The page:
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Field Notebook

December 28, 2007
Tibet #1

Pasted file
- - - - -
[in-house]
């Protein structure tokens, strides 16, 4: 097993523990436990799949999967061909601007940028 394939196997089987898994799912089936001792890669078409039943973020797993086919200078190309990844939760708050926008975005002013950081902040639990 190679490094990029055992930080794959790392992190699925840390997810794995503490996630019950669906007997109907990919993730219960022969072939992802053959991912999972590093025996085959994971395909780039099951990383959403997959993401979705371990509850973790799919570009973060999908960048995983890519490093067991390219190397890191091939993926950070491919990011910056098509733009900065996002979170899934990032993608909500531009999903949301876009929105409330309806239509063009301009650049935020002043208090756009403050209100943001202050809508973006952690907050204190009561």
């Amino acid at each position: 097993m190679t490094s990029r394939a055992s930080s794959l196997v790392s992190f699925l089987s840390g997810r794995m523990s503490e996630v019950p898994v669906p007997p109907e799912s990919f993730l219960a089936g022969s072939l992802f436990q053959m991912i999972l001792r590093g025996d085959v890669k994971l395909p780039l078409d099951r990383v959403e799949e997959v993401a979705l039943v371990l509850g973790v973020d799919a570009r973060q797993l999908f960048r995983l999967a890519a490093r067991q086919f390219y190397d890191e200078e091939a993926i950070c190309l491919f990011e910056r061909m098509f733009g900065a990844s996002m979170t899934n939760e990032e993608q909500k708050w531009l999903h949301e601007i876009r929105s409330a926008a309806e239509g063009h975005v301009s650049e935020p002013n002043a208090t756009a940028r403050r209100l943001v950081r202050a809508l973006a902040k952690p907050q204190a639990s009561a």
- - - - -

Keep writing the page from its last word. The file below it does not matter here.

I wake not sure if it is day or night. China Air, westbound over the Pacific. The plane sends a muffled, continuous roar across hundreds of nodding heads. I lean over and crack the window shade. White light breaks through. Where are we? Below is a coastline, long, white waves arriving on the east shore of Siberia. Flying inland, we pass over spruce-green forest, a flat, Arctic jungle. A big, broad river comes into view. What is that river? It must have a name. But I know none of the names here. I know deserts, and the way sand drifts in the wind. I know the Colorado, the Salt, the Bavispe. Forty years of my life spent between the Rocky Mountains and Sonora have worn a comfortable groove into me, so many names I could write a dictionary. Sometimes I wish I was in my home landscape, and I was not on this flight. Trade a month in a remote quarter of Tibet for an equal month in the west end of the Grand Canyon. I know the secret paths in the Canyon, the countless stone corridors. Here I know nothing. Still, I took the job. With clean notebooks ready in my pack, I was heading for a river. Not the river passing below, but another river beyond Siberia and beyond the heart of China, past the Yellow and the Yangtze to the eastern edge of the Tibetan Plateau. It is the upper Salween, and it has never been run in a boat The size of the Colorado, it churns through 17,000-foot mountains. Its gorges are uncharted, disappearing into the digital folds of Google Earth. No one has ever tried it before. It is too remote, too unknown. Afraid? Before starting the trip, I asked Jason Moore, a Colorado boatman who is also on the expedition, if he was afraid. Jason, 43 years old, is a Hollywood-handsome man. He would be good on camera. He purses his lips and considers my question. "No. No, not afraid," he says. "Just concerned." Leaning over my tray table, noodles and tea, I study the empty quarter of Siberia passing below. There are no roads or settlements. More rivers come into view, long, silver loops of lost geography. River after river, Asia empties itself into the sea. I grow tired counting. I close the shade and fall back asleep.

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